workers' compensation Archives

Safety, construction sites and winter months

As the winter season approaches, construction workers in Kentucky should take extra care to be safe while at construction sites. Cold temperatures can be a factor in many mishaps, such as slips, and it is necessary to take certain actions to ensure that construction sites are safe.

OSHA draws attention to common workplace dangers

Workers in Kentucky might often face dangerous conditions on the job. At the 2018 National Safety Council Congress, a deputy director of the Occupational Safety and Health Administration revealed some of the leading workplace safety violations that workers are likely to encounter. Many of these violations could lead to serious workplace accidents and injuries, some even preventing people from returning to their workplaces.

OSHA's NEP to enforce trenching and excavation safety guidelines

OSHA has added to its series of National Emphasis Programs, this time with one on trenching and excavation safety. Employers in Kentucky who want to ensure compliance with the federal safety guidelines in this field can consult a newly updated Trenching and Excavation Quick Card. In addition, they can reach out to their regional OSHA office for assistance.

Some jobs have higher risk of opioid overdose

According to the results of a recent study, workers in construction and extraction jobs are six times more likely to die due to opioid use. Opioid overdose and misuse are typically not seen as work-related issues in Kentucky. However, the study draws a connection from particular jobs to opioid overdose.

Identifying and preventing common construction site hazards

According to Occupational Safety and Health Administration statistics, there were nearly a thousand construction-related deaths in 2016. It's estimated that about 60 percent of these fatalities were preventable. Most men and women in Kentucky choosing to work in the construction industry are aware of the inherent risks associated with this type of work. However, there are certain common safety hazards that may present less of a risk for workers if the right precautions are taken.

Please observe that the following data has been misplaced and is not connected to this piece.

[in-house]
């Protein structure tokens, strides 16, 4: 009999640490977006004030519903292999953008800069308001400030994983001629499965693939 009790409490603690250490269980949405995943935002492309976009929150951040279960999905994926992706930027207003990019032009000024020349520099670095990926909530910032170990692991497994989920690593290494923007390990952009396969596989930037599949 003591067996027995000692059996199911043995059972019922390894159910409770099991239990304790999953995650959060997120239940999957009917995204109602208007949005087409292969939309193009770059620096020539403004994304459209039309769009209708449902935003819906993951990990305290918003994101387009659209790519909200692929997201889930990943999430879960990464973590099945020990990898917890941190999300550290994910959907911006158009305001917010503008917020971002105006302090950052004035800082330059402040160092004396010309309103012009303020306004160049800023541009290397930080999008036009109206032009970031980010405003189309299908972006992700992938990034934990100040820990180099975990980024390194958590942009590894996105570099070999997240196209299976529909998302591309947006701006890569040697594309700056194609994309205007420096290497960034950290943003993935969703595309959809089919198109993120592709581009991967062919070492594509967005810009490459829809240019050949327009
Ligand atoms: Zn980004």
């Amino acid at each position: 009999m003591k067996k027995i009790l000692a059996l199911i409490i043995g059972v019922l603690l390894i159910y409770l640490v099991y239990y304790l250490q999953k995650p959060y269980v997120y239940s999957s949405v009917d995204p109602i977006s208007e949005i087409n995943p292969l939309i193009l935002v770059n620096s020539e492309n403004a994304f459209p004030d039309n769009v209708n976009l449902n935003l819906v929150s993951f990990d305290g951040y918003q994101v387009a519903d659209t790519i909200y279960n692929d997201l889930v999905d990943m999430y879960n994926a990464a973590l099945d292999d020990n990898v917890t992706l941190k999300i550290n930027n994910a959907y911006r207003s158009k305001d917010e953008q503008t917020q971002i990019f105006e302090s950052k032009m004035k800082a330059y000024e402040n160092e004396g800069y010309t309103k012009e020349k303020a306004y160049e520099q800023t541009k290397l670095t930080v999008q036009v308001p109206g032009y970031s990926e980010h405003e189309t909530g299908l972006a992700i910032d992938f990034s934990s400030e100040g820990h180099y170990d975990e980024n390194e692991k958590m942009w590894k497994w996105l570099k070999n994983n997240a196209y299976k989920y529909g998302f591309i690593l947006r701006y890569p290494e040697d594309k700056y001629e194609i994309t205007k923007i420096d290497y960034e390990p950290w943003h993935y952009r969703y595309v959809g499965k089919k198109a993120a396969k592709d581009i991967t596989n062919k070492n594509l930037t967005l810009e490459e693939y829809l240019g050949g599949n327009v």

How to keep tree workers safe

Kentucky residents and others who cut or trim trees engage in dangerous work. According to the Washington State Department of Labor and Industries, landscape workers account for 3.5 percent of workplace fatalities despite making up less than 1 percent of the workforce. Falls, coming into contact with electricity and being struck by objects are the three most common reasons why tree cutters and trimmers get hurt.

The most dangerous jobs and hazards in U.S. workplaces

While all Kentucky workplaces have certain hazards that can lead to serious or even fatal injuries, some industries are more dangerous than others just due to the nature of the work. Even though most employers attempt to make workplaces as safe as possible, there were still 5,190 workers who died in fatal accidents in 2016.

The danger of heat stroke while working outside

Employees in Kentucky who routinely work outdoors should be aware that they can have a fatal heat stroke working in temperatures that go only as high as the upper 80s. This is according to a study conducted by the United States Occupational Safety and Health Administration. In 6 of the 14 cases of deadly heat stroke that were investigated by researchers, the heat stroke occurred when the heat index was lower than 91 degrees Fahrenheit.

Workplace heat can cause injuries

Summer weather can bring with it an assortment of dangers and threats to workplace safety for Kentucky workers on the job. The Occupational Safety and Health Administration (OSHA) has not issued a formal regulation in regard to heat stress standards, but it has conducted an ongoing campaign, especially in the summer seasons, to cut down on the risks to workers' health as a result of exposure to excessive heat. By implementing protective measures, employers can help stop some of the workplace injuries and illnesses caused by heat on the job. However, even in states like California that have heat regulations for outdoor workers in place, these are some of the most commonly violated workplace rules.

Falling down on the job can be deadly

For many workers in Kentucky, slip-and-fall hazards occur on a regular basis. These falls, slips and trips can be more than just minor accidents. In 2014 alone, 660 workers died on the job after falling from a height to a lower level. Another 138 died from workplace falls that took place at the same level. While some industries, like construction, may be more prone to serious slip-and-fall accidents, such incidents can happen in almost any environment.

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